One final point on amnesty. While it may be understandable that amnesty was granted in the past without any reference to their commitment to the achievement of the society contemplated in our Constitution, I would suggest that this should not be so in the future even if the relevant legislation needs to be amended to achieve this result. In my view, the work of the private citizen and non-governmental organisations in achieving the constitutional project can only be enhanced if future amnesty is granted only to those people committed to the values of this Constitution. This I think is a requirement of our democracy today.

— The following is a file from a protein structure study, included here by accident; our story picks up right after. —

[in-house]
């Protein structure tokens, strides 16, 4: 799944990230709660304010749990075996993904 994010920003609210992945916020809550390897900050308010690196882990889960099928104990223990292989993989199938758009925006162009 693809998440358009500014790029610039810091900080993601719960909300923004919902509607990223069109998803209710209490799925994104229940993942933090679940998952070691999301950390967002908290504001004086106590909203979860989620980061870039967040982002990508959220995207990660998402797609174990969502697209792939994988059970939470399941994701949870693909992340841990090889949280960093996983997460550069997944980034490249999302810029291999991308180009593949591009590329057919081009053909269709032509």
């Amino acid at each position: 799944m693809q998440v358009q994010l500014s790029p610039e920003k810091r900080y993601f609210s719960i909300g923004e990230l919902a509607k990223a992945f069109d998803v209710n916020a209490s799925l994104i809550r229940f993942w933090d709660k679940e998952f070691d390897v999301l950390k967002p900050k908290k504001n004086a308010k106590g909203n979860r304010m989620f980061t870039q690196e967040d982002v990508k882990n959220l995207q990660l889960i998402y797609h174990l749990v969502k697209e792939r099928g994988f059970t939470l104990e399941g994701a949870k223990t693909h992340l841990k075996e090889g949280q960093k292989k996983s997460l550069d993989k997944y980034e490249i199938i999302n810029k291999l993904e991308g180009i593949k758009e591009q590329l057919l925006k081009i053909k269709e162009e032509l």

We must all put our shoulders to the wheel. I know that many of us come from poor families and circumstances and believe that we are entitled to use the fruits of our hard work and achievements for our benefit. Griffiths and Victoria Mxenge too came from very poor circumstances and they qualified as lawyers under great hardship. Yet they felt no sense of entitlement. None of us have any reason to do so unless the constitutional project has been achieved. We have come some way along the road but there is a long hard climb ahead. Let us continue the process of achieving the constitutional project in memory of Victoria and Griffiths Mxenge and the many thousands of other comrades who perished in the struggle with dedication, foresight, courage, strength, creativity, flexibility and purpose.
 The Citizen 1978 (Pty) Ltd and Others v Robert John McBride  ZACC 11, CCT Case number 23/10 judgment delivered on 8 April 2011 as yet unreported.
 Promotion of National Unity and Reconciliation Act 34 of 1995.BACK TO TOP